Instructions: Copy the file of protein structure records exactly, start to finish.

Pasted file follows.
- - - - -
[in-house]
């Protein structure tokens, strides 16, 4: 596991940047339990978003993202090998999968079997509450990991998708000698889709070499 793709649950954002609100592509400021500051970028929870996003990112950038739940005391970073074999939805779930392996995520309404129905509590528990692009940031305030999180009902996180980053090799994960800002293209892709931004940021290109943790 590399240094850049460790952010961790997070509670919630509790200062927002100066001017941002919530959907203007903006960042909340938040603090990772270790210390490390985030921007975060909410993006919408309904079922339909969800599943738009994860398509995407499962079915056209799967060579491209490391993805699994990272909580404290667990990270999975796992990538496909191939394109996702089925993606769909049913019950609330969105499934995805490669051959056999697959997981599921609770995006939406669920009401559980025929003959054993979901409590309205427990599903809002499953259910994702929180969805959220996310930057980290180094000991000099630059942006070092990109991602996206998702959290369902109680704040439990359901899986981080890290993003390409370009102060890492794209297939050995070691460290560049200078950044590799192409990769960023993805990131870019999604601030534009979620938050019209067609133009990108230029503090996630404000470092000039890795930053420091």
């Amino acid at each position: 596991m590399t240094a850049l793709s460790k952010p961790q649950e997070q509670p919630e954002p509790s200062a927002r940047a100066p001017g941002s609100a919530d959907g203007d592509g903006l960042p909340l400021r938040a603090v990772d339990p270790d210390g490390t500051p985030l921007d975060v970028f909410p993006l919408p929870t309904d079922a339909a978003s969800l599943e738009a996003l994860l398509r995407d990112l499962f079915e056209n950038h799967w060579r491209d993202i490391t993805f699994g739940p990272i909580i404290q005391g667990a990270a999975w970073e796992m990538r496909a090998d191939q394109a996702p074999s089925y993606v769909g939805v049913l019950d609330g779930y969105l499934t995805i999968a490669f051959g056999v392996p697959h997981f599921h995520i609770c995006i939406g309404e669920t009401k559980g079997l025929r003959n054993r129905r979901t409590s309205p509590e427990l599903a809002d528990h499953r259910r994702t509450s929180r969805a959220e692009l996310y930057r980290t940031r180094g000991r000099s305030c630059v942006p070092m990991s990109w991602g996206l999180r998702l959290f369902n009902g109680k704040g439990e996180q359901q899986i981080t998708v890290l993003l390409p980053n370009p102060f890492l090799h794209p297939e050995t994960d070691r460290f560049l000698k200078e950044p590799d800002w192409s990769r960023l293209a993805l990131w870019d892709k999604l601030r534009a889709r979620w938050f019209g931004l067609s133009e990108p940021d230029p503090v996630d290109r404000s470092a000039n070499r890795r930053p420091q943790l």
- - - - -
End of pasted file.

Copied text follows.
[in-house]
């Protein structure tokens, strides 16, 4: 596991940047339990978003993202090998999968079997509450990991998708000698889709070499 793709649950954002609100592509400021500051970028929870996003990112950038739940005391970073074999939805779930392996995520309404129905509590528990692009940031305030999180009902996180980053090799994960800002293209892709931004940021290109943790 590399240094850049460790952010961790997070509670919630509790200062927002100066001017941002919530959907203007903006960042909340938040603090990772270790210390490390985030921007975060909410993006919408309904079922339909969800599943738009994860398509995407499962079915056209799967060579491209490391993805699994990272909580404290667990990270999975796992990538496909191939394109996702089925993606769909049913019950609330969105499934995805490669051959056999697959997981599921609770995006939406669920009401559980025929003959054993979901409590309205427990599903809002499953259910994702929180969805959220996310930057980290180094000991000099630059942006070092990109991602996206998702959290369902109680704040439990359901899986981080890290993003390409370009102060890492794209297939050995070691460290560049200078950044590799192409990769960023993805990131870019999604601030534009979620938050019209067609133009990108230029503090996630404000470092000039890795930053420091």
């Amino acid at each position: 596991m590399t240094a850049l793709s460790k952010p961790q649950e997070q509670p919630e954002p509790s200062a927002r940047a100066p001017g941002s609100a919530d959907g203007d592509g903006l960042p909340l400021r938040a603090v990772d339990p270790d210390g490390t500051p985030l921007d975060v970028f909410p993006l919408p929870t309904d079922a339909a978003s969800l599943e738009a996003l994860l398509r995407d990112l499962f079915e056209n950038h799967w060579r491209d993202i490391t993805f699994g739940p990272i909580i404290q005391g667990a990270a999975w970073e796992m990538r496909a090998d191939q394109a996702p074999s089925y993606v769909g939805v049913l019950d609330g779930y969105l499934t995805i999968a490669f051959g056999v392996p697959h997981f599921h995520i609770c995006i939406g309404e669920t009401k559980g079997l025929r003959n054993r129905r979901t409590s309205p509590e427990l599903a809002d528990h499953r259910r994702t509450s929180r969805a959220e692009l996310y930057r980290t940031r180094g000991r000099s305030c630059v942006p070092m990991s990109w991602g996206l999180r998702l959290f369902n009902g109680k704040g439990e996180q359901q899986i981080t998708v890290l993003l390409p980053n370009p102060f890492l090799h794209p297939e050995t994960d070691r460290f560049l000698k200078e950044p590799d800002w192409s990769r960023l293209a993805l990131w870019d892709k999604l601030r534009a889709r979620w938050f019209g931004l067609s133009e990108p940021d230029p503090v996630d290109r404000s470092a000039n070499r890795r930053p420091q943790l």